Author Topic: Measuring acid additions by weight instead of volume  (Read 1540 times)

Offline zorch

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Measuring acid additions by weight instead of volume
« on: August 01, 2012, 12:32:32 PM »
I'd like to start experimenting with using 10% phosphoric acid to acidify my mash and sparge water for my low-SRM beers.    I'm using the Bru'nWater to calculate the amounts to use, but the amounts to use are expressed in milliliters (and partial teaspoons).

I don't really have a good way to accurately measure volumes at that scale.  But I do have a reasonably accurate (0.01 gram) scale.     So if knew the density (g/ml) of my acid, I could just weight it out in grams.

Wikipedia tells me that phosphoric acid has a density of 1.885 g/ml, and that an 85% solution has a density of 1.685 g/ml.     I guess I don't understand the formula one uses to arrive at that 85% value, so I am not sure how to then get to the density of a 10% solution.

I know I could just assume 1g/ml, and it would be kinda close.   I just like knowing stuff.    My best guess is somewhere around 1.05 g/ml.    Does anybody know the actual value (at room temp, sea level, etc).?


Online kramerog

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Re: Measuring acid additions by weight instead of volume
« Reply #1 on: August 01, 2012, 12:41:11 PM »
Pretty good guess.  It is actually 1.053 g/l per the CRC handbook.  Just a word of caution, brewing water spreadsheets only give a ballpark number for additions of acid IME.

Alternatively, you can buy a measuring thingy at the pharmacy for measuring liquid medicine to give to kids.  These things are marked in 1-ml increments.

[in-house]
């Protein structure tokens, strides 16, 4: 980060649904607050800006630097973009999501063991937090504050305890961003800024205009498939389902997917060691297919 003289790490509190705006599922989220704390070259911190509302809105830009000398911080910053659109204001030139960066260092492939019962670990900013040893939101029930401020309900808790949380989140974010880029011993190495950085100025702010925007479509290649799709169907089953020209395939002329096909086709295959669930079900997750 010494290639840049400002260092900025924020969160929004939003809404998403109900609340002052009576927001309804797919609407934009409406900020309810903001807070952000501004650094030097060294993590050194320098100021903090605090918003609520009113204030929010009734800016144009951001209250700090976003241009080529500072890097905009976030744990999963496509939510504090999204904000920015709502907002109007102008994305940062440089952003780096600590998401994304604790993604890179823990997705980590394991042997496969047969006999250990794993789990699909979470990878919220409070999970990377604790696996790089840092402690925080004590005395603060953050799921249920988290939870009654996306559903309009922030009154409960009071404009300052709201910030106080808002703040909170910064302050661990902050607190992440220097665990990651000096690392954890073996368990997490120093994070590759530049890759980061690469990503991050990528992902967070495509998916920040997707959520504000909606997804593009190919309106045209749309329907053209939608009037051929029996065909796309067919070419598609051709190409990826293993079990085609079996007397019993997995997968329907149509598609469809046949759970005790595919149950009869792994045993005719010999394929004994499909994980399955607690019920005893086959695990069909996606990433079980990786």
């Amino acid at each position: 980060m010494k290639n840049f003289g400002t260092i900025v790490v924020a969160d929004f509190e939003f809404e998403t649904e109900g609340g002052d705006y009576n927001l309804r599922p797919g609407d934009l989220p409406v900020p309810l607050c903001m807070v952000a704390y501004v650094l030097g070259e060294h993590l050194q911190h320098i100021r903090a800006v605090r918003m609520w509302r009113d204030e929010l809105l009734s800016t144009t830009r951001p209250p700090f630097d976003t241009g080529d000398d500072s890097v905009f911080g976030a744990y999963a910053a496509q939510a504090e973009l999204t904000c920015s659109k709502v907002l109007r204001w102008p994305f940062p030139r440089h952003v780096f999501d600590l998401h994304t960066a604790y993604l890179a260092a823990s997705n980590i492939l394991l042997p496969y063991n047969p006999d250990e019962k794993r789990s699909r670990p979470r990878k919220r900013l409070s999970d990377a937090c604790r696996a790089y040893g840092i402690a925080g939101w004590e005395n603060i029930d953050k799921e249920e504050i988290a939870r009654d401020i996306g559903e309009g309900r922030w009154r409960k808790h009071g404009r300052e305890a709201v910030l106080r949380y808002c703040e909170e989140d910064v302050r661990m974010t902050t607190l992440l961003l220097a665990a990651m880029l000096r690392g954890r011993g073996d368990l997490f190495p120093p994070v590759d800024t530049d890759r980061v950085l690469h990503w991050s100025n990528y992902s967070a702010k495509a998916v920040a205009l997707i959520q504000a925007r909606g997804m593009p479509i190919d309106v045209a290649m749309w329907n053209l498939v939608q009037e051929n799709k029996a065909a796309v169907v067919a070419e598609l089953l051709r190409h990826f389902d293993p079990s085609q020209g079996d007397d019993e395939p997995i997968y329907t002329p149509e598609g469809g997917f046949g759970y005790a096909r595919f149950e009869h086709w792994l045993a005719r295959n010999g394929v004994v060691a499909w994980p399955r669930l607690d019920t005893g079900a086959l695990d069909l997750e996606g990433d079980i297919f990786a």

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Offline tygo

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Re: Measuring acid additions by weight instead of volume
« Reply #2 on: August 01, 2012, 03:22:06 PM »
Alternatively, you can buy a measuring thingy at the pharmacy for measuring liquid medicine to give to kids.  These things are marked in 1-ml increments.

Or you could just have kids and then you end up with dozens of the things  ;)
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Offline oly

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Re: Measuring acid additions by weight instead of volume
« Reply #3 on: August 01, 2012, 08:38:50 PM »
Pretty good guess.  It is actually 1.053 g/l per the CRC handbook.  Just a word of caution, brewing water spreadsheets only give a ballpark number for additions of acid IME.

Alternatively, you can buy a measuring thingy at the pharmacy for measuring liquid medicine to give to kids.  These things are marked in 1-ml increments.

+1.  Our vet gave us one for the cat medicine, it dispenses 0.1mL increments. Cheap and precise.

Offline Delo

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Re: Measuring acid additions by weight instead of volume
« Reply #4 on: August 02, 2012, 05:53:39 AM »
Or you could just have kids and then you end up with dozens of the things  ;)
This actually made me laugh out loud. After over 6 months of ear infections with our daughter, we had a small drawer full of these. They do work great for measuring small amounts of liquids.

Offline narcout

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Re: Measuring acid additions by weight instead of volume
« Reply #5 on: August 02, 2012, 05:47:12 PM »
I doubt you'll need a level of precission higher than what you would have access to with a standard measuring spoon set.

I use 10% phosphoric acid to acidy my sparge water, and I find that even when I'm using 100% RO water the amount of acid necessary is around 1/4 of a teaspoon (per 3.7 gallons of sparge water).